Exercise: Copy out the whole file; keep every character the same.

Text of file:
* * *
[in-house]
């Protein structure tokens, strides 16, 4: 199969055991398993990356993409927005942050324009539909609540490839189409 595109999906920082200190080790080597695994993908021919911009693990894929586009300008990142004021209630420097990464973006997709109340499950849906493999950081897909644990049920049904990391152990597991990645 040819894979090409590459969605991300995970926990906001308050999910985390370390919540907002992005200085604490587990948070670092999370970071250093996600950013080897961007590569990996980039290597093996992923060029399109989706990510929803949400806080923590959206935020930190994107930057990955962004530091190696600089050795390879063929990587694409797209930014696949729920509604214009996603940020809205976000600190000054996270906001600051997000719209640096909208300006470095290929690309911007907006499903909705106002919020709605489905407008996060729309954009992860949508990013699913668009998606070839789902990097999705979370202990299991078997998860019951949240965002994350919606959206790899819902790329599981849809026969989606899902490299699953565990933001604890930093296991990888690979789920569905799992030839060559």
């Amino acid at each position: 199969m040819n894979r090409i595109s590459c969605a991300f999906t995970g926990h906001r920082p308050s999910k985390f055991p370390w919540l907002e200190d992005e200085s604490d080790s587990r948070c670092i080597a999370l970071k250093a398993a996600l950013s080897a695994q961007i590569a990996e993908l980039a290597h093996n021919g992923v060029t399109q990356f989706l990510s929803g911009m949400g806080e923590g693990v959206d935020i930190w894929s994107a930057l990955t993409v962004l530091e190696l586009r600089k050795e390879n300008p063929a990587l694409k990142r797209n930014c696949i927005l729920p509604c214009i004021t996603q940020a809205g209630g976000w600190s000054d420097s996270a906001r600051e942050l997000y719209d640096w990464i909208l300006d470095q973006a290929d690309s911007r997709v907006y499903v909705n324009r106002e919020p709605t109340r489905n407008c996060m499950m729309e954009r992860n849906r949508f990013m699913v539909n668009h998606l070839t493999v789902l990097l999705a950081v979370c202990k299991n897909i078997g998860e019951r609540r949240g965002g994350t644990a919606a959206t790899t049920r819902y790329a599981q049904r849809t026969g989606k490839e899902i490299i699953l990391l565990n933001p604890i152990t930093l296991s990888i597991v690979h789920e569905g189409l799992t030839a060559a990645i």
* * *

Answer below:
[in-house]
């Protein structure tokens, strides 16, 4: 199969055991398993990356993409927005942050324009539909609540490839189409 595109999906920082200190080790080597695994993908021919911009693990894929586009300008990142004021209630420097990464973006997709109340499950849906493999950081897909644990049920049904990391152990597991990645 040819894979090409590459969605991300995970926990906001308050999910985390370390919540907002992005200085604490587990948070670092999370970071250093996600950013080897961007590569990996980039290597093996992923060029399109989706990510929803949400806080923590959206935020930190994107930057990955962004530091190696600089050795390879063929990587694409797209930014696949729920509604214009996603940020809205976000600190000054996270906001600051997000719209640096909208300006470095290929690309911007907006499903909705106002919020709605489905407008996060729309954009992860949508990013699913668009998606070839789902990097999705979370202990299991078997998860019951949240965002994350919606959206790899819902790329599981849809026969989606899902490299699953565990933001604890930093296991990888690979789920569905799992030839060559």
């Amino acid at each position: 199969m040819n894979r090409i595109s590459c969605a991300f999906t995970g926990h906001r920082p308050s999910k985390f055991p370390w919540l907002e200190d992005e200085s604490d080790s587990r948070c670092i080597a999370l970071k250093a398993a996600l950013s080897a695994q961007i590569a990996e993908l980039a290597h093996n021919g992923v060029t399109q990356f989706l990510s929803g911009m949400g806080e923590g693990v959206d935020i930190w894929s994107a930057l990955t993409v962004l530091e190696l586009r600089k050795e390879n300008p063929a990587l694409k990142r797209n930014c696949i927005l729920p509604c214009i004021t996603q940020a809205g209630g976000w600190s000054d420097s996270a906001r600051e942050l997000y719209d640096w990464i909208l300006d470095q973006a290929d690309s911007r997709v907006y499903v909705n324009r106002e919020p709605t109340r489905n407008c996060m499950m729309e954009r992860n849906r949508f990013m699913v539909n668009h998606l070839t493999v789902l990097l999705a950081v979370c202990k299991n897909i078997g998860e019951r609540r949240g965002g994350t644990a919606a959206t790899t049920r819902y790329a599981q049904r849809t026969g989606k490839e899902i490299i699953l990391l565990n933001p604890i152990t930093l296991s990888i597991v690979h789920e569905g189409l799992t030839a060559a990645i």